As one of his final duties as Mayor, Peter Ohtaki visits Galway City, site of Menlo Park’s historical roots
We sat down with Menlo Park Mayor Peter Ohtaki yesterday, less than 24 hours after he returned from visiting Galway City, Ireland and only hours before he turned over his mayoral duties to fellow City Councilman Ray Mueller, who will serve for the next year. Our questions focused on his experience as Mayor as well as the growing connection between Menlo Park and Galway. The two cities signed a Friendship Agreement in October and share a historical bond. While in Galway, Peter unveiled a plaque at Menlo Pier in honor of the two Irish emigrants — Denis Oliver and Daniel McGlynn —responsible for founding Menlo Park.
InMenlo: What’s been your experience as Mayor? Any key takeaways?
Peter: My sense is you spend the first six months learning, getting comfortable in the role of mayor. Things like running a meeting efficiently. Making sure people who attend Council meetings are able to air their issues and concerns.
Being in the mayor’s chair takes a lot of energy. There’s also regional meetings to attend. And there’s the balance with work and family life.
That said, [being in elective office] at the local level, you can get a lot done. I’ve had a wonderful Council to work with. The nice thing is that even on contentious issues, we are able to reach consensus. If you can get to a compromise, you can see results happen.
Being mayor is much more about problem solving than politics.
InMenlo: Why is it important to cement a connection between Menlo Park and Galway City?
Peter: For one, there’s both the historical connection as well as the historical perspective. Like a lot of other California cities, it’s easy for us in Menlo Park to think of our history only in terms of what happened in the last 10 years. The fact that we can trace our city back 150 years — that’s fairly exceptional in California.
From a historical perspective, we can see how the city has evolved per the years — from rural vacation spot to suburb of San Francisco, then to suburb of Silicon Valley. And now we are the center an expanded Silicon Valley that spreads from San Jose to San Francisco.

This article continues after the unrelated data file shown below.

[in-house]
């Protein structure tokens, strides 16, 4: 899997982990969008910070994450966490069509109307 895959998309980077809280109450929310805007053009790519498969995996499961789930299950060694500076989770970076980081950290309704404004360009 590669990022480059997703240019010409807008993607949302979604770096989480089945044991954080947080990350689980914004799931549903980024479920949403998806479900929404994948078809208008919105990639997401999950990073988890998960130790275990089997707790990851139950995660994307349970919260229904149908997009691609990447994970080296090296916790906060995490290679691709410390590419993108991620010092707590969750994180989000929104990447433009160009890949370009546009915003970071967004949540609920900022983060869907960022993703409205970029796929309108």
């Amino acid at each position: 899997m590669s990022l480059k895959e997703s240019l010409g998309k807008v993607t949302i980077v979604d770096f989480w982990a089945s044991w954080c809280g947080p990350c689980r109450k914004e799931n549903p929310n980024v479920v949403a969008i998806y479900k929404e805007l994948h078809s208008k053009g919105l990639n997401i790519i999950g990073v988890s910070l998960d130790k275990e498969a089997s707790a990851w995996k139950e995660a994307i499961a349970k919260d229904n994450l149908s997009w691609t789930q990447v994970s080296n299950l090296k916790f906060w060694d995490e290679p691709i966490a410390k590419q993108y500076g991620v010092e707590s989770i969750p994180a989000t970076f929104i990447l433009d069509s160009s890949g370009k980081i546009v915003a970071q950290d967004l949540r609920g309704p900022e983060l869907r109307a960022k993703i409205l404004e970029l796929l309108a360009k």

Secondly, I think there may be things we can learn from Galway’s experience that we can potentially apply here.
Today, Galway has a very vibrant downtown, but that’s happened only since the 80s. A combination of arts and redevelopment and street fairs during the summer converged to recharge the city center. A space of three blocks that starts at the port is now filled with people walking.
Finally, there’s also the possibility of cultural and business opportunities as well as potential school exchanges.
From Galway’s perspective, I think the city is very interested in our role in Silicon Valley and would love to get more connections with companies here.
InMenlo: Any next steps?
Peter: With the Friendship Agreement in place, I’m hoping we don’t wait decades to move the relationship along as we’ve done in the past. It was 20 years ago that Mayor Peg Gunn went to Galway and 50 years since the first transatlantic phone call between the two cities. I’m hopeful we can do something concrete every five years. The construction of the new O’Connor school may prove an impetus given that tree was planted there in 1963. [Editor’s note: a hunt for that Elm tree is currently underway.]
Photo of Peter Ohtaki at Menlo Park City Hall by Irene Searles; photos from recent Galway visit courtesy of Peter Ohtaki
Middle photo shows Galway’s farmers market; bottom photo, taken at Menlo Village, is similar to one taken on Mayor Peg Gunn’s visit in 1983. Photo shows Mayor Padraig Conneely, Councilor Frank Fahy (represents Menlo Village), Gerry Hanley, and neighbors from Menlo Village.